Moving to Australia for me was about trying new things and expanding my limits. So when I saw a Groupon voucher for a CMAS certified scuba diving course certification, naturally I jumped on it.
I had already taken the initial course for a PADI scuba certification in Hawaii last summer and I wanted to get a scuba certification at some point in my life, so I thought this would be perfect.
That is until I heard bad things about booking with diving companies off of Groupon.
Back in Canada, I had no trouble when I used Groupon. I used vouchers to get discounts off of amazing restaurants. Everything worked out fine.
However, I had never heard of this diving company. And people were saying that it was hard to book because the schedules were always full and then their vouchers expired. But I had hope that things would work out and the website looked legit and a quick google didn't come up with anything scandalous or terrible, so in the end I booked.
The diving company I booked with was True Blue Dive.
After buying the voucher, it was extremely difficult to book a course with them as I had been warned. They do not pick up their phone despite me calling them once every half hour for five hours. On the website, all of the dates until June were pretty much full, except for random days like Thursday or Friday.
However, everything is weather dependent, so I booked Thursday just to get myself into the system because I knew it would rain on Thursday and they'd have to reschedule me to another day. This is exactly what happened. It rained on Thursday so they moved me to Saturday. If it didn't rain, I was definitely ready to skip class to go scuba diving.
On Saturday, I arrived at Clovelly beach at noon, to do my first day.
The weather was a little grey, but it was beautiful. There is a nice cliff of rocks and there's not many people so you can hear waves hitting the rocks very clearly. The air is humid and salty.
It's not a very popular beach because the actual sandy beach area is small. I got there early so I did some yoga and stretches. It was nice.
We don't have gorgeous beaches like this back home in Toronto so I really appreciated the moment. I will definitely miss the beaches when I have to go back home.
The lesson started with us being handed liability forms which we had to sign before beginning the course. To be honest, I wasn't sure I wanted to sign it.
I mean, here I am trusting these people I had never met before. How was I supposed to know they filled up the oxygen tanks properly?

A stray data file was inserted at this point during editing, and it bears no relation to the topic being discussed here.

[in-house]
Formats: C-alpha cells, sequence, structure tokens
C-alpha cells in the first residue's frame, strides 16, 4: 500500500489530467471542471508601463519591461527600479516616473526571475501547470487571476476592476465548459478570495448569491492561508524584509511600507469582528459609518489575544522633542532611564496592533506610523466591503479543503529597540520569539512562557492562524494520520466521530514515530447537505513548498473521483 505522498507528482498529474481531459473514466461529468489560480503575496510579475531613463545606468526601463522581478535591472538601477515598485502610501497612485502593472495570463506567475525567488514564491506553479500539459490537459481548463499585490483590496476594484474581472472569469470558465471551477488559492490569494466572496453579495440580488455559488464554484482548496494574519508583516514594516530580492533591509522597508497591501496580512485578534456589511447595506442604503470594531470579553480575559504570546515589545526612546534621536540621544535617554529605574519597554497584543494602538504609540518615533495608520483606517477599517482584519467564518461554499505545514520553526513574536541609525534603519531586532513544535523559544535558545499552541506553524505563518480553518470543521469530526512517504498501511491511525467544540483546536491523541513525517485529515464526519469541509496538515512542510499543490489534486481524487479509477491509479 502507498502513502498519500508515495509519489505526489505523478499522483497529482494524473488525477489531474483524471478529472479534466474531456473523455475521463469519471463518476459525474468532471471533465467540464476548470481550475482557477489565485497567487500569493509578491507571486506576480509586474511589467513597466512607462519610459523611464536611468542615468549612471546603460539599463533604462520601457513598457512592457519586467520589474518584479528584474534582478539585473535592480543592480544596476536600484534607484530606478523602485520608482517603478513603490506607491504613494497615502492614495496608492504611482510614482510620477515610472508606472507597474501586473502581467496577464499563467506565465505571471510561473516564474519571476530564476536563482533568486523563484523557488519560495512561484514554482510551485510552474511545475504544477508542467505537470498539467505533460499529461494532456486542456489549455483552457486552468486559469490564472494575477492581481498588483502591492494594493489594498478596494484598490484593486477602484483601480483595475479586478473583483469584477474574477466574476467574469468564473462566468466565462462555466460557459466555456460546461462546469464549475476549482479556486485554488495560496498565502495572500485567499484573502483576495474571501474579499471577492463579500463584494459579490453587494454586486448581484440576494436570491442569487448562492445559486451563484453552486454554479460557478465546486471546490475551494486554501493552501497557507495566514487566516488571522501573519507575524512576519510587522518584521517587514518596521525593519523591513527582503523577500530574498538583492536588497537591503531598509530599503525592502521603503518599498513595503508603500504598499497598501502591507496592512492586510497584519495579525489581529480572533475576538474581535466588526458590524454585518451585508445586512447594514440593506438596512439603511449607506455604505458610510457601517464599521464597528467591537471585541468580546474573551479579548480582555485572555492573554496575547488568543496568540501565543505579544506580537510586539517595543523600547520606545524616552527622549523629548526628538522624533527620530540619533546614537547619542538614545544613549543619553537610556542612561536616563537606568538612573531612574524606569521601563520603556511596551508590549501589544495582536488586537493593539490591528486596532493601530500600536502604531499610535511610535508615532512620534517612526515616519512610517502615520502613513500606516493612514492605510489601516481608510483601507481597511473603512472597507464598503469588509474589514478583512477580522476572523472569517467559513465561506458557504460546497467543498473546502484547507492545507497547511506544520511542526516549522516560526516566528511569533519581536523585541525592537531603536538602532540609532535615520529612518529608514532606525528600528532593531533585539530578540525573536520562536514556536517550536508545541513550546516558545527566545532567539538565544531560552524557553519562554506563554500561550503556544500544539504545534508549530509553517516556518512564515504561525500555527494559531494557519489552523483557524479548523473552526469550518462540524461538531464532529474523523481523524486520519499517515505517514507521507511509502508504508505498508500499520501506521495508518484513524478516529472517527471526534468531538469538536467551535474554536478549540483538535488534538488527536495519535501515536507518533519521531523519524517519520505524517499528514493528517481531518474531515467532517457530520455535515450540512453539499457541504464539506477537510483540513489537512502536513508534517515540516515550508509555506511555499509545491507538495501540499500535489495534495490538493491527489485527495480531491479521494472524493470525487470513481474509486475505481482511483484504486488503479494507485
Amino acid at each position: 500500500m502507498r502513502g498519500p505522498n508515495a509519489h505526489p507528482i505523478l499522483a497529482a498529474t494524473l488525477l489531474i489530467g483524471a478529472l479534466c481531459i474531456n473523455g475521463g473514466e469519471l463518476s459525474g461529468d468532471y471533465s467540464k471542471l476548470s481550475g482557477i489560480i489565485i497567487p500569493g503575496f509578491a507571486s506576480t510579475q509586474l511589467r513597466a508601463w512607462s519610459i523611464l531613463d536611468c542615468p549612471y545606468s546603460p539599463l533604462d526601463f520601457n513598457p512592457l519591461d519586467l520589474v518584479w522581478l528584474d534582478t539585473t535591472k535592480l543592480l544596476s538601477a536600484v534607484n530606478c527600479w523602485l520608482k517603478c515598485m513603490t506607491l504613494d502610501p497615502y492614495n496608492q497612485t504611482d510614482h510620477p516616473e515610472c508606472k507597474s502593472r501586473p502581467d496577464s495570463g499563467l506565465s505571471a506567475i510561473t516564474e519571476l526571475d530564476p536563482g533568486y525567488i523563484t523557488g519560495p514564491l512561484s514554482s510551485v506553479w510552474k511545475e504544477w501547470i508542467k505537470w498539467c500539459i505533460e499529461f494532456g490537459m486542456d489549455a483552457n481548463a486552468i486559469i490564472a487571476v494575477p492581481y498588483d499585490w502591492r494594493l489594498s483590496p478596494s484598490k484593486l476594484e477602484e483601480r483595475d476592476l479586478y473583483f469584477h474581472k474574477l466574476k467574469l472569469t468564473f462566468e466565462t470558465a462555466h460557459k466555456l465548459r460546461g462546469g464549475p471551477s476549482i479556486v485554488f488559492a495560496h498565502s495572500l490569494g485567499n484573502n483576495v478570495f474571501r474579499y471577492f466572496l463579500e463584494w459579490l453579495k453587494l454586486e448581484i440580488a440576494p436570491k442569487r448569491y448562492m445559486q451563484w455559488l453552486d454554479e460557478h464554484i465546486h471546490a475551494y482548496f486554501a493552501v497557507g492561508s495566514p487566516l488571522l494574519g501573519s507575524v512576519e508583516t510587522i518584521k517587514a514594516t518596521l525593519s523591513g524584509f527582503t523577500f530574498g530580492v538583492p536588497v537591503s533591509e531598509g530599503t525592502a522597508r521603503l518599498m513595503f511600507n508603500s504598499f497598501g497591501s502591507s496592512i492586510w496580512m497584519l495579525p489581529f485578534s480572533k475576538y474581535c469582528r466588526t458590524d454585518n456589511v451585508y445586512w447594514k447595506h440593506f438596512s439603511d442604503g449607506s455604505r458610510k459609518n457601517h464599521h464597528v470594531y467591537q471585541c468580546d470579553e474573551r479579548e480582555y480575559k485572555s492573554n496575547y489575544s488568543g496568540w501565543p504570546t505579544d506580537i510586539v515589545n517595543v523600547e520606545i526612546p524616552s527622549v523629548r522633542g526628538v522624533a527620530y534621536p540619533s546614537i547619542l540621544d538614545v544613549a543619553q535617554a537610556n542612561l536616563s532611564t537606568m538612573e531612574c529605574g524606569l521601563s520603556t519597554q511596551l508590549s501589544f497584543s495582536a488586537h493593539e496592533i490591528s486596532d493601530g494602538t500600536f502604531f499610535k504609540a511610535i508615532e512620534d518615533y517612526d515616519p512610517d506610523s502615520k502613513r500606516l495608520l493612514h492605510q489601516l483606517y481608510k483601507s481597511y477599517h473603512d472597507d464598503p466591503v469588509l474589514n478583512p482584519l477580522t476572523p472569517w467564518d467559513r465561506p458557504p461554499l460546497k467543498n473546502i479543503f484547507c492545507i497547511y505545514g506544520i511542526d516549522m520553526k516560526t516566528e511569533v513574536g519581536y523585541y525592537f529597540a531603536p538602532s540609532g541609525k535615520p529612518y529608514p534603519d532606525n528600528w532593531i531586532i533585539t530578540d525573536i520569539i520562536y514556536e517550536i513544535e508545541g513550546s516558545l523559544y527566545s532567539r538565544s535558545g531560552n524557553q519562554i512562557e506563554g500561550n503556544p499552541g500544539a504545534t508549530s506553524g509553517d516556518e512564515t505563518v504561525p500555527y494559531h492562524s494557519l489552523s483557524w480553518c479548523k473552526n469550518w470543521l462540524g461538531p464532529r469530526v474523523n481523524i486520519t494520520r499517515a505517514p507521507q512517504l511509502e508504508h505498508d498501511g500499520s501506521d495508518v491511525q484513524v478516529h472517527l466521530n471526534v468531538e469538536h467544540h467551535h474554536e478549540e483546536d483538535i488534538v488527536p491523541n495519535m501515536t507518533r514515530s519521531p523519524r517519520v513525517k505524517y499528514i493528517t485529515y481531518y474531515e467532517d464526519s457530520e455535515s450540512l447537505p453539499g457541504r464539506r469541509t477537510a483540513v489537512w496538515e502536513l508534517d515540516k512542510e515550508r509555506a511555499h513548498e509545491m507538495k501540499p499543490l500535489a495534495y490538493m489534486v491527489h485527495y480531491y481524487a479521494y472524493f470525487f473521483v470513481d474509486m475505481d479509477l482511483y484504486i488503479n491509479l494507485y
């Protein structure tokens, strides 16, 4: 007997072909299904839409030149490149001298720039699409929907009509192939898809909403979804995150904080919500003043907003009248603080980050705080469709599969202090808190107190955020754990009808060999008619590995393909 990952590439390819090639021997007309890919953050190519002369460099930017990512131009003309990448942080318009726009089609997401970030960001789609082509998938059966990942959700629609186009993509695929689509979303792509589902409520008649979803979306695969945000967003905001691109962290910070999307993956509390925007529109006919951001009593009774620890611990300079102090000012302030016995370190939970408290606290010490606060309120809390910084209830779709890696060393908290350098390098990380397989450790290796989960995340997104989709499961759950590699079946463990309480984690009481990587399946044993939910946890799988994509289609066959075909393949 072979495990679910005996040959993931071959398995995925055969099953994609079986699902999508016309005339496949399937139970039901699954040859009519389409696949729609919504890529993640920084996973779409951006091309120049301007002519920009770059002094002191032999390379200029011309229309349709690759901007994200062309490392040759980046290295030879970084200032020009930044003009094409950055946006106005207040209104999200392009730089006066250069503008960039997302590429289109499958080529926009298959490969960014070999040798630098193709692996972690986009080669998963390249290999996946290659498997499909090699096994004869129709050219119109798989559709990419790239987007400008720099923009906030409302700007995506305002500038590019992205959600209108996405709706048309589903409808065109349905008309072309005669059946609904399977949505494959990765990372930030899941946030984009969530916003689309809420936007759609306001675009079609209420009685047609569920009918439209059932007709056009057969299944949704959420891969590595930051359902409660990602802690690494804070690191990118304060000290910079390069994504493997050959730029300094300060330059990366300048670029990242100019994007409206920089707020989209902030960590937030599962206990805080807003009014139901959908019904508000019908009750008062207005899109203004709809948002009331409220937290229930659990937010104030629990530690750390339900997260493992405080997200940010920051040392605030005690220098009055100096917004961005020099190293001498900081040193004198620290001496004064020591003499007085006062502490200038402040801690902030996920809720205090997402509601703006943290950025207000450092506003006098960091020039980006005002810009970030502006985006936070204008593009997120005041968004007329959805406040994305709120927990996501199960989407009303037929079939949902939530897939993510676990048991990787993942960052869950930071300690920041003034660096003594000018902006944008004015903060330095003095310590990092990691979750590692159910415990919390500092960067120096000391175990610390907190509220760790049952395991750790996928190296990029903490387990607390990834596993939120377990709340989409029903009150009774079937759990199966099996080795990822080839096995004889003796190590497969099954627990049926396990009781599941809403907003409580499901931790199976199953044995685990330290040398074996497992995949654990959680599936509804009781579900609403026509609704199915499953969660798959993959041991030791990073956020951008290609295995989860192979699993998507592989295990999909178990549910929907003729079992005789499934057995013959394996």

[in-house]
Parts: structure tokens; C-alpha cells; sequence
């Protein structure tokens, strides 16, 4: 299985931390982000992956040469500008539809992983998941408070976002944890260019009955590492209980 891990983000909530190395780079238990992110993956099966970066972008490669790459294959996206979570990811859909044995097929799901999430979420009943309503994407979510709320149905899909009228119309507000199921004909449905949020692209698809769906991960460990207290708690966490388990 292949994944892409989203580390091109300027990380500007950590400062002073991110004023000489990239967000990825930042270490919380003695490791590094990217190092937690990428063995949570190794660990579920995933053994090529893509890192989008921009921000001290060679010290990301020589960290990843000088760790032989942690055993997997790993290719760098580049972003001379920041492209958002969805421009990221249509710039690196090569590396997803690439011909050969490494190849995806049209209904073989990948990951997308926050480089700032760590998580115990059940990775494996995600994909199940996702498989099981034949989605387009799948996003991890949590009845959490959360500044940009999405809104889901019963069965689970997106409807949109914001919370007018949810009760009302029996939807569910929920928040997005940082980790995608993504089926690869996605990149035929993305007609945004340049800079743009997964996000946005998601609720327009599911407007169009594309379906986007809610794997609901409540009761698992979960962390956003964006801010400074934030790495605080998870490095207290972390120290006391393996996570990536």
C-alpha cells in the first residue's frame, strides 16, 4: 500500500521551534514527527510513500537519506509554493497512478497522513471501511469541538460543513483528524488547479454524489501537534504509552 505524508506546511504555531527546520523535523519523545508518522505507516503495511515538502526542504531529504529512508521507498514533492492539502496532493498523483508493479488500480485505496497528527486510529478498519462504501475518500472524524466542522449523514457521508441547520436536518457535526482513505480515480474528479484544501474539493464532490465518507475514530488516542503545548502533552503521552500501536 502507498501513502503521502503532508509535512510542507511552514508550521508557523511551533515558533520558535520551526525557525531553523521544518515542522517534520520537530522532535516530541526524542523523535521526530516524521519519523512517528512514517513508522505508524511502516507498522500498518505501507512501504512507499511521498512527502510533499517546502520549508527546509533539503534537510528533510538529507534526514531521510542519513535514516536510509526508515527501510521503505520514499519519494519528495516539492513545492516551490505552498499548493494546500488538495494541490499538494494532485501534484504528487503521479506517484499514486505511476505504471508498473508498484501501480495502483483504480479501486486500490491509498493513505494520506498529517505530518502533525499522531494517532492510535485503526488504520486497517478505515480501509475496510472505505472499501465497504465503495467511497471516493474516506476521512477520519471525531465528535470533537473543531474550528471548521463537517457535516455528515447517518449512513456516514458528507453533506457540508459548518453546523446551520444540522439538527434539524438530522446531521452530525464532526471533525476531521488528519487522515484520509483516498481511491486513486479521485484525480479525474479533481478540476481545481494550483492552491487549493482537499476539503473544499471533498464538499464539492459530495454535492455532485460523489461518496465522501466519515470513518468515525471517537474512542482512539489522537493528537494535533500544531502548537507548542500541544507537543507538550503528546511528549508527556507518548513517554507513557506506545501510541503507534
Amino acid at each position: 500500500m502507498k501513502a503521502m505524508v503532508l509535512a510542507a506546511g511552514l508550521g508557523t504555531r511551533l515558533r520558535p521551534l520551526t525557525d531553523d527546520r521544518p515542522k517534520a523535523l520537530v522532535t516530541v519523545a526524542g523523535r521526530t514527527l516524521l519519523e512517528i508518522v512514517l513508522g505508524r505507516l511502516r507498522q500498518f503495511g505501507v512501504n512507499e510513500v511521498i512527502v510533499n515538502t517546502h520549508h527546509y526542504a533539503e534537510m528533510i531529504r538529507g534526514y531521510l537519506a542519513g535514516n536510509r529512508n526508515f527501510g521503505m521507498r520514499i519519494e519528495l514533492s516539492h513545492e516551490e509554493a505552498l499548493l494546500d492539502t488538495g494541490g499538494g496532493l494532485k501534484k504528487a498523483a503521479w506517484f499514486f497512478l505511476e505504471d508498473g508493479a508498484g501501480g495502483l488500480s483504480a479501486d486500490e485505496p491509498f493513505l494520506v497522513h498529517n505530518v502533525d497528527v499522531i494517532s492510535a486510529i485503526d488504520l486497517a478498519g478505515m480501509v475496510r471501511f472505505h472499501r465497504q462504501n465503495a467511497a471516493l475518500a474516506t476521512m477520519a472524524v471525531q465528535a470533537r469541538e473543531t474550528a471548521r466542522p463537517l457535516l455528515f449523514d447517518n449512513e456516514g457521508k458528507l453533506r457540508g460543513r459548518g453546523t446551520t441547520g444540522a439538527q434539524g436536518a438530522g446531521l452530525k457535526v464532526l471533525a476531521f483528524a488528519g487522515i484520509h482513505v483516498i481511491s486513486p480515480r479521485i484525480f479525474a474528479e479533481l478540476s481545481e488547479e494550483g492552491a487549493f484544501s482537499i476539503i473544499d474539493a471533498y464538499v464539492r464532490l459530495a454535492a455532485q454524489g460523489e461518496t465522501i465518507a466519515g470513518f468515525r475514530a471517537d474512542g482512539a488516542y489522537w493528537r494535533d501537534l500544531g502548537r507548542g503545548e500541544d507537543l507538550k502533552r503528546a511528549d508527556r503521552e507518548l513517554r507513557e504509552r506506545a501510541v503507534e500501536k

But I signed anyway. I was already at the beach, I paid for the voucher and it would be hard to try to get my money back. I had already taken it this far. Might as well go through with it.
After signing, we were taken to the pool beside the beach to do swim tests. We had to do eight lengths. It reminded me of when I was on the water polo team back in high school. From experience, I knew that I could complete eight lengths, but I didn't know how good the other swimmers were and I didn't want to be the last person to finish my lengths.
Though I am reasonably fit, there was a bit of scrambling and I was out of breath as I went for my last length. I wished I had prepared for Australia back home by doing laps at the neighbourhood pool the same way I did push-ups to prepare for paddling while surfing.
I came in third last (out of eight people) so it wasn't that bad.
We did some water treading afterwards for 15 minutes. Though I wasn't tired through the treading (thank goodness for water polo training five years ago!) it brought back memories I thought I'd repressed of when I was a skinny little girl at age 7, tasting chlorine water through my nose, not quite catching up to the treading water abilities of the 9 year olds in swimming class.
The whole "testing of our abilities" felt like I was in the Hunger Games. Especially when the instructor said "we do this to make sure you will be able to survive the dives". He said it with a thick Australian accent, which made me feel better I had decided to get my certification in Australia with a Groupon as opposed to doing it legitimately back home in Canada. Everything is just so much more fun in an Aussie accent!